Wednesday, June 03, 2015

Lawsuit Settled, Drought Info And More

OK, let's get right to it... I was right on the money last night!  The Costa Mesa City Council meeting lasted until 9:52 p.m., so we got out of there before 10!  And, to demonstrate the precision with which I called the evenings events, Public Hearing #1, the re-authorization of the Business Improvement Area, took less than 60 seconds from completion of the reading of the item until the vote was taken.  I told you not to blink!  Sorry, the euphoria of an early meeting got the best of me, so I just couldn't resist that little bit of gloating.

To serious matters now.  At the beginning of the meeting contract City Attorney Tom Duarte reported out from the earlier Closed Session that item #3, the lawsuit between the Costa Mesa City Employee Association (CMCEA) had finally been settled and the council accepted the settlement on a 3-1 vote.  Gary Monahan voted NO, but didn't tell us why.  Katrina Foley was absent.

Then Mayor Pro Tem Jim Righeimer took it upon himself to do what should have been CEO Tom Hatch's assignment - he tried to explain the terms of the settlement.  Conveniently, he forgot to mention that HE was the reason the whole thing existed in the first place!  He explained that the settlement was a result of what he described as a "marathon session" between the parties - never a good idea, by the way.  His capsulization of the terms were, as I understood them:

1 - The CMCEA dropped their opposition to the outsourcing of Jail operations.  Nobody had been layed off.  All employees involved were placed in other jobs and, if necessary, "Y" rated - kept their old pay rate.
2 - It was agreed that Street Sweeping could be outsourced, due in great part for the need to purchase very expensive equipment.
3 - Park Maintenance would be outsourced in the future, but won't start for 2 years.  A minimum of 6 employees will remain to oversee elements of that contract.  No employees will be layed off, but the placement in alternate positions will commence soon.
4 - The City agreed to no more outsourcing for 4 years and agreed to pay $375,000 in CMCEA legal fees.
5 - The CMCEA employees will receive a 4% raise in July.

Righeimer said this is all subject to the COIN ordinance, which could take at least a month to get sorted out because of the requirements of independent fiscal review and hearing by the council in two consecutive meetings.  He mentioned the emotional battles that had been involved and said it's time to put this issue behind us.  I wonder how the family of Huy Pham feels about that.

What he didn't tell us was that this fiasco HE started with HIS bogus attempt to lay off half the CMCEA staff more than 4 years ago has cost the taxpayers of this city more than $1.96 million in legal costs to law firm Jones Day alone, plus the aforementioned $375,000, for a total of $2.33 million.  And that does not account for Jones Day fees since March - the last date information is available - nor does it account for the costs associated with Jones & Mayer for their part in managing this process.  I'm guessing this mess will end up costing us more than $2.5 million in UNNECESSARY legal costs before it's all done.  But then, that's just a cost of doing business when you try to run a municipal government like a business, I guess.

Following the Costa Mesa Minute, shortly after 6 p.m. Costa Mesa High School Principal, Dr. Jacob Haley, gave a presentation on the Signature Academies at the four Newport-Mesa Unified School District high schools.  I'm not going to try to give an in-depth recap of his presentation - information about the various academies is available at each of the school web sites.  Suffice it to say that there are forward-thinking advanced academic opportunities for all students in the Newport Mesa schools.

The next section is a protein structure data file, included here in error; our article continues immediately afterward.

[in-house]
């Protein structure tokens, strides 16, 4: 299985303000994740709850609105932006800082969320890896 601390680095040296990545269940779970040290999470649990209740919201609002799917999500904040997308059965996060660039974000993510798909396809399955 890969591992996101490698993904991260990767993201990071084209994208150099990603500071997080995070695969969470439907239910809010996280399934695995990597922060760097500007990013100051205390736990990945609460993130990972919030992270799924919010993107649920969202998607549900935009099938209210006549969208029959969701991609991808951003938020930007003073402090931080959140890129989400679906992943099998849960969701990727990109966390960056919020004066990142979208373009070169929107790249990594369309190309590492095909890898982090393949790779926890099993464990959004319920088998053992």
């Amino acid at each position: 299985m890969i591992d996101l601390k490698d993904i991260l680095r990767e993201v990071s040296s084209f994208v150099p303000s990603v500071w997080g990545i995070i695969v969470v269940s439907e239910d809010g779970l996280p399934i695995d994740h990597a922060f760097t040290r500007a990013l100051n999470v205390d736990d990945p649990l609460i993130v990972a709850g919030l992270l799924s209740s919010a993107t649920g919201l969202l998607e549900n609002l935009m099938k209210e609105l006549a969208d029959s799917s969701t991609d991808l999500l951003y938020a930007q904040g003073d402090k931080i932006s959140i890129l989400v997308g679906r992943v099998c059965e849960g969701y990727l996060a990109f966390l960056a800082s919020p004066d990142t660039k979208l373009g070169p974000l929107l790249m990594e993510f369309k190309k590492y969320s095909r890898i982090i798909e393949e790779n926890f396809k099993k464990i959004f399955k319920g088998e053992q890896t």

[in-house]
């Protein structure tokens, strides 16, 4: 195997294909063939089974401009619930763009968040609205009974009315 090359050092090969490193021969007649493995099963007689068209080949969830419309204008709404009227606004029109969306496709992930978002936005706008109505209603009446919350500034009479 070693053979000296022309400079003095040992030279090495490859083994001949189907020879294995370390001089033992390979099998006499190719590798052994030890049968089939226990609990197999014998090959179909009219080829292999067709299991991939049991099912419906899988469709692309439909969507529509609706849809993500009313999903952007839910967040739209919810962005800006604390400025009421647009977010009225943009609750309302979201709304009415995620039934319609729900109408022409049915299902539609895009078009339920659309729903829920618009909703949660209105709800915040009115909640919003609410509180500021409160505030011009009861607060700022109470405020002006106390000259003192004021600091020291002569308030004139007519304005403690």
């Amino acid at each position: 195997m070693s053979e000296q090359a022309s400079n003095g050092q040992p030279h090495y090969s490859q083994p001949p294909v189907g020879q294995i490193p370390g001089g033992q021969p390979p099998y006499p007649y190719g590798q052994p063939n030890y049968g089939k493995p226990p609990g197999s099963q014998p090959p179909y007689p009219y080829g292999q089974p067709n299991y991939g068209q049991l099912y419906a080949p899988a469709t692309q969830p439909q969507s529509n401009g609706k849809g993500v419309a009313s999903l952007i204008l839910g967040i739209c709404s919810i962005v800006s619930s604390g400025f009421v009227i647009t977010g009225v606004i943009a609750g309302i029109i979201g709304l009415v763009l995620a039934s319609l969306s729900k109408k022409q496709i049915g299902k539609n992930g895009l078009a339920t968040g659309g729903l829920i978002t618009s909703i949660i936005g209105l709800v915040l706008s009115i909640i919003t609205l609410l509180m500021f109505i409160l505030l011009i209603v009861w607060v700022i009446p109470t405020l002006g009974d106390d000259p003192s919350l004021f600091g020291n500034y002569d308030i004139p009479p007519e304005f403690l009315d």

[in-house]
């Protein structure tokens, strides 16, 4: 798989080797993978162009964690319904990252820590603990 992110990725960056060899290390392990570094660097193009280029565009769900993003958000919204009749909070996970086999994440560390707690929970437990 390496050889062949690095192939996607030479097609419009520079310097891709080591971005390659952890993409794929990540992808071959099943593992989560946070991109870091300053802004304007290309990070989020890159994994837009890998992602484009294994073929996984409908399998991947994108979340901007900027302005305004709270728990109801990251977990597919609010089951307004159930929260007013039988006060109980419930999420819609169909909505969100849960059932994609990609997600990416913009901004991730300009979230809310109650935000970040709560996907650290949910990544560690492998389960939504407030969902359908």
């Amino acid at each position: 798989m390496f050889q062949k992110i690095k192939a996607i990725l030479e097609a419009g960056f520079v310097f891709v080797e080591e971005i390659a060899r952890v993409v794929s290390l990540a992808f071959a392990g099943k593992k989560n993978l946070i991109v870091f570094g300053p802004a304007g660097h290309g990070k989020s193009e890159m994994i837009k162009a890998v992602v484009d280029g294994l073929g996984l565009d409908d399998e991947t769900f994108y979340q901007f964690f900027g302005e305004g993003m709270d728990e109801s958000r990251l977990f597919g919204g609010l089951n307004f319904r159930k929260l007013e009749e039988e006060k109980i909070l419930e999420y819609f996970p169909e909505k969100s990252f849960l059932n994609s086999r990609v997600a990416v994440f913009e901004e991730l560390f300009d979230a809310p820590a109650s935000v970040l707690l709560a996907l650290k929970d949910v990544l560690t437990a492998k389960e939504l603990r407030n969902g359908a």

Next up were presentations by the general managers of the two water districts which serve Costa Mesa - the Irvine Ranch Water District and the Mesa Water District.  Paul Cook of the IRWD gave his presentation first, and spoke of the demands by State government to reduce water use significantly.  IRWD's goal is a 16% reduction district-wide, and he gave some information about how that might be accomplished.  He told us that 50% of their water is used outdoors and that the allocation for indoor use is 50 gallons per resident per day.  He spoke of the use of drought-tolerant plants and mentioned tiered pricing to discourage excessive use.  In response to council member questions he acknowledged that they will work with rate-payers on potential problems.

Paul Schoenberger, from Mesa Water, gave a similar presentation.  He mentioned their recent board meeting at which more than 100 people showed up to get information before the vote was taken.  You will recall that I didn't attend that meeting because of the traffic jam in the parking lot.  He told us that, even though Mesa Water is 100% locally self-sufficient, they are still required to demonstrate conservation district-wide.  He spoke about the cards mailed to all rate-payers outlining the issue, and that the district's goal is a 20% reduction in the distribution of potable water district-wide.  He said they had budgeted for that level of reduction, so no rate increases were anticipated due to the reduction of water use.  Mensinger told him that "some people" were saying that there will be fines for excessive water use (that would be me), and it sounded like he wanted Shoenberger to deny it.  Instead, he affirmed that fines were, indeed, possible after a couple warnings - EXACTLY as I stated earlier.  He also confirmed that they had hired more people to monitor water use and provide citations where necessary.  He also affirmed that the last time there was a similar water emergency the community responded by reducing use by 20%.  He stressed the rules apply to everyone.